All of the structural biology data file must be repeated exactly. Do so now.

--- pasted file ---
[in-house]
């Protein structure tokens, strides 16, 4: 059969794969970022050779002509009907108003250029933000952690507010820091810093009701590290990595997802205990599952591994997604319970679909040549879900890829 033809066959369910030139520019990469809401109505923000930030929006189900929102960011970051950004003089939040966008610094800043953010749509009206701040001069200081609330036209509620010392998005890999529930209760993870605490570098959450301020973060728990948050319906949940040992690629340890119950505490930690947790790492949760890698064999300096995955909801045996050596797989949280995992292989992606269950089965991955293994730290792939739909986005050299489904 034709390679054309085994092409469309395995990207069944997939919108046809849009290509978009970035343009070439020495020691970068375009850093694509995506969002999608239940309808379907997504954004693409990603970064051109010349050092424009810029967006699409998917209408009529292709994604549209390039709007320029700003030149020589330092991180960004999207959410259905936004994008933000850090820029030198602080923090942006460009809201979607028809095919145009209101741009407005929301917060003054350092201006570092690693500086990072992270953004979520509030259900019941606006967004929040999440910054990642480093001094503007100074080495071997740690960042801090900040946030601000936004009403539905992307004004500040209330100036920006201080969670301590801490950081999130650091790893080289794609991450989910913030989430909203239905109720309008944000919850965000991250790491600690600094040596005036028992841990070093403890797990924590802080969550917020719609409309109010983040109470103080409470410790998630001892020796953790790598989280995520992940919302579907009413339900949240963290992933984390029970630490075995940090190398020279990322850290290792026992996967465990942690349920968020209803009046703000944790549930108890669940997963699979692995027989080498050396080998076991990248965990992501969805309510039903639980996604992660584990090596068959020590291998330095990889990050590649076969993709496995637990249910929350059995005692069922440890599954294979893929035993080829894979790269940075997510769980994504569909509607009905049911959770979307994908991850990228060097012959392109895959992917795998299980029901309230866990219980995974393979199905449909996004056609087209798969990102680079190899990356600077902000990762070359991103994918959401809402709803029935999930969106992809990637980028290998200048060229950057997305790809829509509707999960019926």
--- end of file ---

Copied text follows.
[in-house]
């Protein structure tokens, strides 16, 4: 059969794969970022050779002509009907108003250029933000952690507010820091810093009701590290990595997802205990599952591994997604319970679909040549879900890829 033809066959369910030139520019990469809401109505923000930030929006189900929102960011970051950004003089939040966008610094800043953010749509009206701040001069200081609330036209509620010392998005890999529930209760993870605490570098959450301020973060728990948050319906949940040992690629340890119950505490930690947790790492949760890698064999300096995955909801045996050596797989949280995992292989992606269950089965991955293994730290792939739909986005050299489904 034709390679054309085994092409469309395995990207069944997939919108046809849009290509978009970035343009070439020495020691970068375009850093694509995506969002999608239940309808379907997504954004693409990603970064051109010349050092424009810029967006699409998917209408009529292709994604549209390039709007320029700003030149020589330092991180960004999207959410259905936004994008933000850090820029030198602080923090942006460009809201979607028809095919145009209101741009407005929301917060003054350092201006570092690693500086990072992270953004979520509030259900019941606006967004929040999440910054990642480093001094503007100074080495071997740690960042801090900040946030601000936004009403539905992307004004500040209330100036920006201080969670301590801490950081999130650091790893080289794609991450989910913030989430909203239905109720309008944000919850965000991250790491600690600094040596005036028992841990070093403890797990924590802080969550917020719609409309109010983040109470103080409470410790998630001892020796953790790598989280995520992940919302579907009413339900949240963290992933984390029970630490075995940090190398020279990322850290290792026992996967465990942690349920968020209803009046703000944790549930108890669940997963699979692995027989080498050396080998076991990248965990992501969805309510039903639980996604992660584990090596068959020590291998330095990889990050590649076969993709496995637990249910929350059995005692069922440890599954294979893929035993080829894979790269940075997510769980994504569909509607009905049911959770979307994908991850990228060097012959392109895959992917795998299980029901309230866990219980995974393979199905449909996004056609087209798969990102680079190899990356600077902000990762070359991103994918959401809402709803029935999930969106992809990637980028290998200048060229950057997305790809829509509707999960019926």